Banks and other financial companies led U.S. stocks modestly higher Monday, nudging the stock market to another record high.

The Standard & Poor's 500 index and Dow Jones industrial average closed at new highs as the market extended its gains from last week.

36. Paper airplane, sand among 12 finalists for Toy Hall of Fame -

ROCHESTER, N.Y. (AP) — No-frills toys including the paper airplane, sand and play food are among 12 finalists vying for a place in the National Toy Hall of Fame.

The contenders for the class of 2017 were announced Tuesday.

37. Ringling Bros. shuts down the big top after 146 years -

UNIONDALE, N.Y. (AP) — With laughter, hugs and tears — and the requisite death-defying stunts — the Ringling Bros. and Barnum & Bailey Circus received its final standing ovation Sunday night as it performed its last show.

38. Losses for finance, health care companies send stocks lower -

NEW YORK (AP) — U.S. stocks slumped Friday as financial and health care companies moved lower. Industrial companies rose as stocks continued the up-and-down pattern they've been stuck in for the last month.

39. US stocks close lower, snap S&P 500's 3-day winning streak -

Energy companies led U.S. stocks slightly lower Monday as the price of crude oil declined, snapping a three-day winning streak for the Standard & Poor's 500 index.

Phone company and real estate stocks were also among the big decliners. Technology and industrial companies eked out tiny gains.

40. US stock indexes drift mostly lower in morning trading -

U.S. stock indexes drifted mostly lower in morning trading Thursday as the market gave up some of its gains from the day before, when the Dow Jones industrial average closed above 20,000 for the first time. Technology stocks were down the most, while financial companies led the gainers. Investors have their eye on the latest company earnings news.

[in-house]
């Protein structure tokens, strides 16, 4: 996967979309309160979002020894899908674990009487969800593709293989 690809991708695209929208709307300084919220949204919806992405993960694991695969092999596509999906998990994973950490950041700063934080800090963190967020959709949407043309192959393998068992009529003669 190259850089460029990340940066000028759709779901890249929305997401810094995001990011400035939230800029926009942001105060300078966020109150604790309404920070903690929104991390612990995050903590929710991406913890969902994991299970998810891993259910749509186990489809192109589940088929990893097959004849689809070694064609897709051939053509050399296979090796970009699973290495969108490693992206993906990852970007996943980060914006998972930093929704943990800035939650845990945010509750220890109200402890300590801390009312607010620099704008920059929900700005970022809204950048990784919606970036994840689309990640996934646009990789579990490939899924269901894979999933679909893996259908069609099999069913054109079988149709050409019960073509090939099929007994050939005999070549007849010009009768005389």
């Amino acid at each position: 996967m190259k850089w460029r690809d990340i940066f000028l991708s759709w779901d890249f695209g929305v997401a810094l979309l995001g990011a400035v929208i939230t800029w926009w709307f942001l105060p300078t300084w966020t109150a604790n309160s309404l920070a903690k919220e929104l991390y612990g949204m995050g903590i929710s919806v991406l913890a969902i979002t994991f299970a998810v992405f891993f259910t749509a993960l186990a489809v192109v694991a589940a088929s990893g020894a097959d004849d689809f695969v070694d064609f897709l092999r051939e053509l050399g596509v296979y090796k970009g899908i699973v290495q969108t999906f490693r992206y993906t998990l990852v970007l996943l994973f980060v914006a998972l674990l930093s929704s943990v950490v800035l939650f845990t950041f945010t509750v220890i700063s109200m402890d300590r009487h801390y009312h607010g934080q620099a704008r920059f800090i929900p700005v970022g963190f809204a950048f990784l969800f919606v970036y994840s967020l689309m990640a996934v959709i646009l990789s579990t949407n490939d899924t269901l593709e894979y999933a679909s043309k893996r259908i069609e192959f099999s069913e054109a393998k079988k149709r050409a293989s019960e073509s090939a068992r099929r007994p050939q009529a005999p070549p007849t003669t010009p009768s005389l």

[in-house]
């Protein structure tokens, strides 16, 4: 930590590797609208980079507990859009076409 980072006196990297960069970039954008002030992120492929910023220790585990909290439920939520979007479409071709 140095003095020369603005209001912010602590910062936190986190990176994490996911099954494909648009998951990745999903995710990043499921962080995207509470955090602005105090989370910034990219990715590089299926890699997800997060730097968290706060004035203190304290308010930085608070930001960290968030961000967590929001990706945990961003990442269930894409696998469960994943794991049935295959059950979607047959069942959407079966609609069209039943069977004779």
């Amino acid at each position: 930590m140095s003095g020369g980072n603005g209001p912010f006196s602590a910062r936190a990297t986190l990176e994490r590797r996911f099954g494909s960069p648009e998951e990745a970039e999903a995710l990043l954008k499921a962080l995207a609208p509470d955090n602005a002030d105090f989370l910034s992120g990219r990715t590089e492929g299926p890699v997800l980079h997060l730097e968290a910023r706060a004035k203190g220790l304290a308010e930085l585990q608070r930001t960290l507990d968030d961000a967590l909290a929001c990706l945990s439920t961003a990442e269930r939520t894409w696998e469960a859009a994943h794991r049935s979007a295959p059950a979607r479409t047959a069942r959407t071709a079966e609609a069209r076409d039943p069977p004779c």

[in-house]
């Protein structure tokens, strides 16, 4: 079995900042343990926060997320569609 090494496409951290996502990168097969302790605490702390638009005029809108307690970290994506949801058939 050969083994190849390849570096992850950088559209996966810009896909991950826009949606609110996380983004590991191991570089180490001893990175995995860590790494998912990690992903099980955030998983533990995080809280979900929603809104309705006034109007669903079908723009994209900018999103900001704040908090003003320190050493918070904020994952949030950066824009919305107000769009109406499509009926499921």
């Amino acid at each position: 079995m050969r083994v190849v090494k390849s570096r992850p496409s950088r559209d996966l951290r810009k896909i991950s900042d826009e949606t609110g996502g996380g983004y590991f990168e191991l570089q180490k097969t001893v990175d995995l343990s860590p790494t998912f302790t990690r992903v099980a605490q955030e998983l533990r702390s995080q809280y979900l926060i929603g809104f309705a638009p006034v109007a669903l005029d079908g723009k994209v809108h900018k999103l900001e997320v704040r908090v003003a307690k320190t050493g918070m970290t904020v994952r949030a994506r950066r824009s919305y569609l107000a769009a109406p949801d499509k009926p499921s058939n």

41. US stock indexes mixed in early trading; oil down -

U.S. stocks were little changed in early trading Thursday as investors weighed disappointing quarterly results and forecasts from several big companies. Telecom stocks fell, while health care stocks mostly rose.

42. US stock indexes close modestly lower as energy prices fall -

Major U.S. stock indexes closed modestly lower Monday, with some of the biggest declines coming in oil and gas companies as energy prices turned lower.

Companies that rely on consumer spending also lost ground. Utilities and telecom stocks, which pay large dividends, bucked the downward trend as bond yields fell.

43. Mixed open on Wall Street; indexes waver -

U.S. stock indexes edged lower in early trading Thursday as investors pored over the latest crop of company earnings news. Telecom services and consumer staples companies were down the most. Oil prices were also headed lower. The stock market is coming off a three-day winning streak.

44. For the world's most scrutinized body, Barbie has a new look -

NEW YORK (AP) — At 57, Barbie is getting a major makeover. The iconic plastic doll, whose small waist and long legs have been criticized for creating unrealistic expectations for girls, will soon be sold with three new bodies — curvy, tall and petite. Barbie will also be more diverse, coming in seven skin tones, 22 eye colors and 24 hairstyles.

45. For the world's most scrutinized body, changes for Barbie -

NEW YORK (AP) — Barbie's got a brand new bod. Mattel, the maker of the iconic plastic doll, said it will begin selling Barbie's in three new body types -- curvy, tall, and petite. She'll also be available in seven skin tones, 22 eye colors and 24 hairstyles.

46. 3 shopping trends for the holidays -

NEW YORK (AP) — The holiday season is upon us. Here's what shoppers can expect if they're heading out to stores at any point during the holiday shopping season:

NO FIGHTING OVER MUST-HAVE GIFTS

47. Toys have best year in a decade -

NEW YORK (AP) — Toys are staging a comeback. The U.S. toy industry is expected to have its strongest year in at least a decade after several years of kids choosing videogames and mobile apps over Barbie and stuffed bears.

48. Barbie blues gave Mattel holiday disappointment -

EL SEGUNDO, Calif. (AP) — Slumping sales of Barbie did little to bring a happy holiday to her maker, Mattel Inc.

Mattel's fourth-quarter earnings release Friday drilled down into the details of a weak performance that led to the resignation of its chairman and CEO.

49. Sector-by-sector breakdown of 2014's market moves -